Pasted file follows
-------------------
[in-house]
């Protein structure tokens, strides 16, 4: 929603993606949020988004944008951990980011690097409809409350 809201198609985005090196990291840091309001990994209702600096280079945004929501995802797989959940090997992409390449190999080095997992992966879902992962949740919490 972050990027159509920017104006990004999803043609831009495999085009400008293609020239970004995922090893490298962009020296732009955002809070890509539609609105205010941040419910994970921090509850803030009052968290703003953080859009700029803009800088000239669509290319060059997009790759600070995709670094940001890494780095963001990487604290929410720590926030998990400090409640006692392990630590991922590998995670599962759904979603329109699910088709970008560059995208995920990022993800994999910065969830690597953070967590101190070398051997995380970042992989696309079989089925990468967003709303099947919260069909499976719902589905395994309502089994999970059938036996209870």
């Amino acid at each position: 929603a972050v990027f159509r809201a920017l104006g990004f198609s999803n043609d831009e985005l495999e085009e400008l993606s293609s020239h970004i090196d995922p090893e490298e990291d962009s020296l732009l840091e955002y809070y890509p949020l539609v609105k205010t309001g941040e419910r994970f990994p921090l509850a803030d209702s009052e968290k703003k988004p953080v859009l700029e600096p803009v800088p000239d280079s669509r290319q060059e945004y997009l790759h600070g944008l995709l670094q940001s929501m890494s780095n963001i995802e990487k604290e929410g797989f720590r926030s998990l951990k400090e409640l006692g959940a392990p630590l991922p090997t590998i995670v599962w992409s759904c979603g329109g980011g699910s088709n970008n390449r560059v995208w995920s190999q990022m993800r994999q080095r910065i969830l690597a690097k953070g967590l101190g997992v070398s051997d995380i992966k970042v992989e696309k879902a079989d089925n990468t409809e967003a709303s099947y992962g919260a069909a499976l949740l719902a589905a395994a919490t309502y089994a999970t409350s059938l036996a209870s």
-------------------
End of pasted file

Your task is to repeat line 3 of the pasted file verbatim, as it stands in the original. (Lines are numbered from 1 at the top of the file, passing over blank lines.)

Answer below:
């Amino acid at each position: 929603a972050v990027f159509r809201a920017l104006g990004f198609s999803n043609d831009e985005l495999e085009e400008l993606s293609s020239h970004i090196d995922p090893e490298e990291d962009s020296l732009l840091e955002y809070y890509p949020l539609v609105k205010t309001g941040e419910r994970f990994p921090l509850a803030d209702s009052e968290k703003k988004p953080v859009l700029e600096p803009v800088p000239d280079s669509r290319q060059e945004y997009l790759h600070g944008l995709l670094q940001s929501m890494s780095n963001i995802e990487k604290e929410g797989f720590r926030s998990l951990k400090e409640l006692g959940a392990p630590l991922p090997t590998i995670v599962w992409s759904c979603g329109g980011g699910s088709n970008n390449r560059v995208w995920s190999q990022m993800r994999q080095r910065i969830l690597a690097k953070g967590l101190g997992v070398s051997d995380i992966k970042v992989e696309k879902a079989d089925n990468t409809e967003a709303s099947y992962g919260a069909a499976l949740l719902a589905a395994a919490t309502y089994a999970t409350s059938l036996a209870s």